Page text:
7.1 poet Brent Newsom draws connections between writing poetry and doing the dishes via liturgies. I’ve recently been reading Imagining the Kingdom: How Worship Works, James K. A. Smith’s follow-up to Desiring the Kingdom. Both books center on the notion that “liturgies”—using that word not in the usual, ecclesial sense per se, but to describe rhythms of repeated actions that shape one’s “habitude” and sense of self—are integral to spiritual formation, whether an individual is conscious of and deliberate about them or not. So I’d been thinking about rituals and rhythms well before the Relief editors asked me to reflect on what liturgies most affect my writing, and his invitation looked like a bit of serendipity right there in my inbox.
Of course right away a piece of me wished to say that a steady diet of prayer, or meditation on the words of Jesus, or some other appropriately spiritual discipline is what inspires me. This journal is, after all, subtitled A Christian Literary Expression, and those are the things Christians are supposed to do, right? But that was the dissembling, self-righteous piece of me talking (which, to be honest, is the same piece as the rest of me).
The truth is much less holy, or at least less holy-looking. If I look clearly at my poems, it’s obvious that the rituals that truly shape my writing revolve around my home, my family. Working in the garden with my wife. (This morning, for example: hunting down the cursed stem-boring worms ravaging our zucchini.) Bathing my four-year-old son and twenty-month-old daughter every other night. (Then wrangling them into pajamas, reading a book and a Bible story, saying good night, and trying not to lose my patience each time they cry or get out of bed.) Scrubbing the dishes in the sink. (One rhythm my wife wishes were more regular.)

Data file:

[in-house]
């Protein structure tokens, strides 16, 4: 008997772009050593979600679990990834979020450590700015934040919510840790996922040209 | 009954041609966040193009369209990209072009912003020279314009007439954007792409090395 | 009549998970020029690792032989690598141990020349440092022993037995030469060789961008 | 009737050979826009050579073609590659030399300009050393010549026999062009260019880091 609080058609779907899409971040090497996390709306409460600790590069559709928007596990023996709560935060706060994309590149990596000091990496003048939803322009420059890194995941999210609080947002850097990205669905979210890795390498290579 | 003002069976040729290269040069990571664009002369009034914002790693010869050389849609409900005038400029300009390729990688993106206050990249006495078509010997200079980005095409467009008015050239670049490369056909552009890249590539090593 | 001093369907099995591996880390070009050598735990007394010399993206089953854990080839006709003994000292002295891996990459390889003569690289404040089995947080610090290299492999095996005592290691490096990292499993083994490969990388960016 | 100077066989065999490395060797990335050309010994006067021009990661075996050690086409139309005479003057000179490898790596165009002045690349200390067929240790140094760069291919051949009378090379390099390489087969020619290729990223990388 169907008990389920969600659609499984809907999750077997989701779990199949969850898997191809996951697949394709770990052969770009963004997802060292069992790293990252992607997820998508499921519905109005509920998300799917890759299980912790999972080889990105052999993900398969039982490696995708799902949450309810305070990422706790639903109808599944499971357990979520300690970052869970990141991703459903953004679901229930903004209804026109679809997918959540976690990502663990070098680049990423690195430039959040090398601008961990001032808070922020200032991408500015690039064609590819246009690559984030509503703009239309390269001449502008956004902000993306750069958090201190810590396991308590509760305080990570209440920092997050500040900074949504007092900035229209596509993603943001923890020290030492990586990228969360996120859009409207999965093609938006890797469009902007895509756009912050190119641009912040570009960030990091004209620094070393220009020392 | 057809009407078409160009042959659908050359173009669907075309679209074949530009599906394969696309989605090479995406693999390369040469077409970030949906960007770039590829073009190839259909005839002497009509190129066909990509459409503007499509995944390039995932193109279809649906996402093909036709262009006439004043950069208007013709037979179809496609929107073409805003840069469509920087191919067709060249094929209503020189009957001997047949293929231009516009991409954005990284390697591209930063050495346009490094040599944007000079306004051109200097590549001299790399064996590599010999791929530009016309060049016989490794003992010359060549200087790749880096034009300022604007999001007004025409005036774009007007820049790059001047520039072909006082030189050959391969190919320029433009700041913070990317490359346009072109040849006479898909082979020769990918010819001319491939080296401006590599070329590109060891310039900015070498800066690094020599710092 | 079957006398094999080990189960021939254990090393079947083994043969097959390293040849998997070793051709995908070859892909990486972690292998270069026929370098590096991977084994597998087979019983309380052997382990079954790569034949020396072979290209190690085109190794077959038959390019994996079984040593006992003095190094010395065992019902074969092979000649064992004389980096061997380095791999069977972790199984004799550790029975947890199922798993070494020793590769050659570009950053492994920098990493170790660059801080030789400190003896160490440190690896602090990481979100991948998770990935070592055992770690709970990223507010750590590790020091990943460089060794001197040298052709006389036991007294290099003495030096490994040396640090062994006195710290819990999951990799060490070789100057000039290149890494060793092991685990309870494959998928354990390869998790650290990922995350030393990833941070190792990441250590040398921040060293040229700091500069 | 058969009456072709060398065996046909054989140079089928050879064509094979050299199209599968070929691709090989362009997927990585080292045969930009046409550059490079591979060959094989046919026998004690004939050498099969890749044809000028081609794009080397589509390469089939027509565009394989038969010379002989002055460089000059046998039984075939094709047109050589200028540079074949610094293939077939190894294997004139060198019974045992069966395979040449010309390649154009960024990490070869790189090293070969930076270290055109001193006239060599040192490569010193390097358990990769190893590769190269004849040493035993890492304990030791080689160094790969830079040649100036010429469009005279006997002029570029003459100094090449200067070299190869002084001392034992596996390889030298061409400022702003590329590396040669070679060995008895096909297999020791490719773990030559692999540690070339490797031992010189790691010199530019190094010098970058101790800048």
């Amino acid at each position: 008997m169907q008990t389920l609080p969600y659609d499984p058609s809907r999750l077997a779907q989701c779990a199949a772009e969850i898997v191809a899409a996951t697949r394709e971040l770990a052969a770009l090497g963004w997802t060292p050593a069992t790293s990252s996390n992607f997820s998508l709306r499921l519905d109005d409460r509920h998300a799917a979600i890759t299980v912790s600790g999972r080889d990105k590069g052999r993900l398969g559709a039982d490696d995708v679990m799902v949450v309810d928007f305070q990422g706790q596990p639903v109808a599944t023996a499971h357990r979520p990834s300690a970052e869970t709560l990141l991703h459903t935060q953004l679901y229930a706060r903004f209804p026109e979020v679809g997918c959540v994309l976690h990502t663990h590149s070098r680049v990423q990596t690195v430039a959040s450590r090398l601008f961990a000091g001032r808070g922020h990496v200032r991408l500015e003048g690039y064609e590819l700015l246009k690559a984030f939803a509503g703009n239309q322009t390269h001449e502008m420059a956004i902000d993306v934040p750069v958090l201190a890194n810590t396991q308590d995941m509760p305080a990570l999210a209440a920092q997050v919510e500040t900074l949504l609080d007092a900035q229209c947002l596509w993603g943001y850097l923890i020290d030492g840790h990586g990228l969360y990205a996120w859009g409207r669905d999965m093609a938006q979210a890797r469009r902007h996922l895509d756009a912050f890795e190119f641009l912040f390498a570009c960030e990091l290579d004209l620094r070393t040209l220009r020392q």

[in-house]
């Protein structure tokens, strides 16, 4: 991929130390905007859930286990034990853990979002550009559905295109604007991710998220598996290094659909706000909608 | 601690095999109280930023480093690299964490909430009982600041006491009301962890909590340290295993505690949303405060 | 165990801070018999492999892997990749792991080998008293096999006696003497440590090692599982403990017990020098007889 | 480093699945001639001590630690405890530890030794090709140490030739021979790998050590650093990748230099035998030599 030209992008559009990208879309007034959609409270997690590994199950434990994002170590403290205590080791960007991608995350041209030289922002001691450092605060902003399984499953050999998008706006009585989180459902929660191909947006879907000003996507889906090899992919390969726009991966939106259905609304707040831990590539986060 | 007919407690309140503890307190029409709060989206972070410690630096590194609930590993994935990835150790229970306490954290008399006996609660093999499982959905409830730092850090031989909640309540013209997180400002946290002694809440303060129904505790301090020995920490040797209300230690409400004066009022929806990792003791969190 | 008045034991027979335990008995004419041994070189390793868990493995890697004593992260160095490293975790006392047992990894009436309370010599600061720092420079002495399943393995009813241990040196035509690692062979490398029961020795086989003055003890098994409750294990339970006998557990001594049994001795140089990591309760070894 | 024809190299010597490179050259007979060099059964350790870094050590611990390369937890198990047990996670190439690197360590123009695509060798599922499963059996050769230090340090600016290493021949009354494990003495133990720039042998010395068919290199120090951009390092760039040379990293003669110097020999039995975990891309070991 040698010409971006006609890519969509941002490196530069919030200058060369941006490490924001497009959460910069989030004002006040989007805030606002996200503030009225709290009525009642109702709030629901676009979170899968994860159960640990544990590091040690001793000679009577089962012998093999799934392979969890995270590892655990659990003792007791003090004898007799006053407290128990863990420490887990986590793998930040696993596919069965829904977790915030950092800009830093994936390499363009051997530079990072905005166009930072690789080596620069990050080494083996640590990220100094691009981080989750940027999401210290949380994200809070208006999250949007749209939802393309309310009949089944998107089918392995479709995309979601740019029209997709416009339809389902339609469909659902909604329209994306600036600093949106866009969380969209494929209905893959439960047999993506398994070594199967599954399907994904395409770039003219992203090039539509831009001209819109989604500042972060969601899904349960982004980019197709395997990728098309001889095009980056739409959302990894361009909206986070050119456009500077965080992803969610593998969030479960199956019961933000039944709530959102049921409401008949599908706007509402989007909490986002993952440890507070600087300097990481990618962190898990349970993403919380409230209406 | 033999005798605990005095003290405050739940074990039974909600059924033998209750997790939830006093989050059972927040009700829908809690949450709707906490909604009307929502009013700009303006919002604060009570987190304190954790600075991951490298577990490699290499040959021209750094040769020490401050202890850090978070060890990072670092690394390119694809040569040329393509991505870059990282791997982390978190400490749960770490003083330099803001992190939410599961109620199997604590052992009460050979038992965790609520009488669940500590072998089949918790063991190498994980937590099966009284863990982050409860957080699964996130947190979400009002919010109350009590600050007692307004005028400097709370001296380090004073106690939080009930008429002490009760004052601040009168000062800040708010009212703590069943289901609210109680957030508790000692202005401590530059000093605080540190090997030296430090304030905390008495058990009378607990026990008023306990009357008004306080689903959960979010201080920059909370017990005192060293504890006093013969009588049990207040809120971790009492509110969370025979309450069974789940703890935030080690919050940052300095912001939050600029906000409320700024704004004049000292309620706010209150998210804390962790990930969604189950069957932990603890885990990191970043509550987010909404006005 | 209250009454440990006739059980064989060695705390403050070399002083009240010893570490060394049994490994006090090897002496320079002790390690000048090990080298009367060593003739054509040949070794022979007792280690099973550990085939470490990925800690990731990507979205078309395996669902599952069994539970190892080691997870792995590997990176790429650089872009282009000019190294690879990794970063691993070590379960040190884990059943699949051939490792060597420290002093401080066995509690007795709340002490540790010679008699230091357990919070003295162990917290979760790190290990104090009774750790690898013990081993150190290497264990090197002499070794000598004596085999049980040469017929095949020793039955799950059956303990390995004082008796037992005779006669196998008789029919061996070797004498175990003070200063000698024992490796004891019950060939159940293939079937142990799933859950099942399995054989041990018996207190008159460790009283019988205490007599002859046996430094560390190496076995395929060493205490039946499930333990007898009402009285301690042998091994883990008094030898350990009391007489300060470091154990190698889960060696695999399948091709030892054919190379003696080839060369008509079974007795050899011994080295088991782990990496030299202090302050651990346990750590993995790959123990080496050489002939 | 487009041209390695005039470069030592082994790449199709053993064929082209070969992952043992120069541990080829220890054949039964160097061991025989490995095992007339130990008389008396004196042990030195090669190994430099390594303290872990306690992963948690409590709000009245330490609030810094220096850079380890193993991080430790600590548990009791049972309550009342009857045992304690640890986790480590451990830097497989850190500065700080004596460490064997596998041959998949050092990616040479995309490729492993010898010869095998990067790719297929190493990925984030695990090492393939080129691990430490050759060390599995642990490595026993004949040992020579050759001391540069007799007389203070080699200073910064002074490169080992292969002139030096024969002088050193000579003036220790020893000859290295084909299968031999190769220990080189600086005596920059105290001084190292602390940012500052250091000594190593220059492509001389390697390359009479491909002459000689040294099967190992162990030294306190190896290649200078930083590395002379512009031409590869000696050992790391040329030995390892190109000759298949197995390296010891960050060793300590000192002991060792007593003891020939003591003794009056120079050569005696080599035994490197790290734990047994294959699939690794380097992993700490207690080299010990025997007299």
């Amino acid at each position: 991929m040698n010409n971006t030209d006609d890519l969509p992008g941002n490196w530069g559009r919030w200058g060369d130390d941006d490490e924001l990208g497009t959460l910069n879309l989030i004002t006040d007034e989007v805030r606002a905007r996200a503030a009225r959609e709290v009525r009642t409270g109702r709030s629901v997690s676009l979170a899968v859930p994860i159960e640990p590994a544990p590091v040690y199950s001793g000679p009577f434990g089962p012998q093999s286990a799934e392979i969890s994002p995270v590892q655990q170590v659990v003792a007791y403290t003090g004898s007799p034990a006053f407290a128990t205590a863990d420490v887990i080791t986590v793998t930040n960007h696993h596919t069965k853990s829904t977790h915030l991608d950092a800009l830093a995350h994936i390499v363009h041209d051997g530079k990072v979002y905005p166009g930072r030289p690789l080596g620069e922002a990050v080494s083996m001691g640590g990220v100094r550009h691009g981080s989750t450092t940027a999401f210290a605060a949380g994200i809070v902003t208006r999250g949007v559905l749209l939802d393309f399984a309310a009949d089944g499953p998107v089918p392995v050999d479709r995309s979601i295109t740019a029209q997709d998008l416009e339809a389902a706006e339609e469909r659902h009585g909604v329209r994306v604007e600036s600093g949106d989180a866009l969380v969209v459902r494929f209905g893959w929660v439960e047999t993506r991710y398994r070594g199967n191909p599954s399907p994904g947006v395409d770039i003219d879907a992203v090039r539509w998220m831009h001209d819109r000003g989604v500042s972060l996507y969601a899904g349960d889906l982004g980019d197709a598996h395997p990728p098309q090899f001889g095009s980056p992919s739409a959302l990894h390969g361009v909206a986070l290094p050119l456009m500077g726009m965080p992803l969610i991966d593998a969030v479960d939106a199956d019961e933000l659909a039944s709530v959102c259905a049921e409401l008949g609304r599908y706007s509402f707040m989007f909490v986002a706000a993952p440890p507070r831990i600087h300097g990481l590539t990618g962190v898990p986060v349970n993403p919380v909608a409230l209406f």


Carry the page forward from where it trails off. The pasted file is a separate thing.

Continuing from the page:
Part of Smith’s point in Imagining the Kingdom is that liturgies, or repeated rituals, shape the imagination. This makes sense to me, because just about all art, formally, boils down to repetition and variation. That’s what rhythm is: unstressed stressed, unstressed stressed, unstressed unstressed stressed. Subject verb. Subject verb. Introductory dependent clause, subject verb.
So it’s often through the daily rituals with my family that God forms me into something more whole. And often it’s through those rituals that faith enters into my writing. Wake. Eat. Garden. Work. Eat. Write. Eat. Bathe. Sleep. Repeat.
And don’t forget to wash the dishes.
Brent Newsom’s poems have appeared in The Southern Review, Subtropics, PANK, The Hopkins Review, Cave Wall, and other journals and anthologies. New work is forthcoming in Birmingham Poetry Review and REAL: Regarding Arts & Letters. He is also working on a novel set in China, for which he received a Fulbright fellowship. A Louisiana native, he earned a PhD from Texas Tech University, where he held editorial posts with 32 Poemsand Iron Horse Literary Review. With his wife and two children, he now lives in Oklahoma, where he is Assistant Professor of English at Oklahoma Baptist University.